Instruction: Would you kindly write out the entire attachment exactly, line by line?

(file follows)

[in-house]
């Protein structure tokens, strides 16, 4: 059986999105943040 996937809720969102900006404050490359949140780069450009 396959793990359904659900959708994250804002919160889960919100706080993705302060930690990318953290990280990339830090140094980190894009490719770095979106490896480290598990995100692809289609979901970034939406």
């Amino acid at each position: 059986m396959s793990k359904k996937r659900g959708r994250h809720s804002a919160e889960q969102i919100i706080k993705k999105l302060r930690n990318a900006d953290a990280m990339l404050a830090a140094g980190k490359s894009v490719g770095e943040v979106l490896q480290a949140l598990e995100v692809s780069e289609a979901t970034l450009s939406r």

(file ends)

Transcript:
[in-house]
């Protein structure tokens, strides 16, 4: 059986999105943040 996937809720969102900006404050490359949140780069450009 396959793990359904659900959708994250804002919160889960919100706080993705302060930690990318953290990280990339830090140094980190894009490719770095979106490896480290598990995100692809289609979901970034939406």
């Amino acid at each position: 059986m396959s793990k359904k996937r659900g959708r994250h809720s804002a919160e889960q969102i919100i706080k993705k999105l302060r930690n990318a900006d953290a990280m990339l404050a830090a140094g980190k490359s894009v490719g770095e943040v979106l490896q480290a949140l598990e995100v692809s780069e289609a979901t970034l450009s939406r």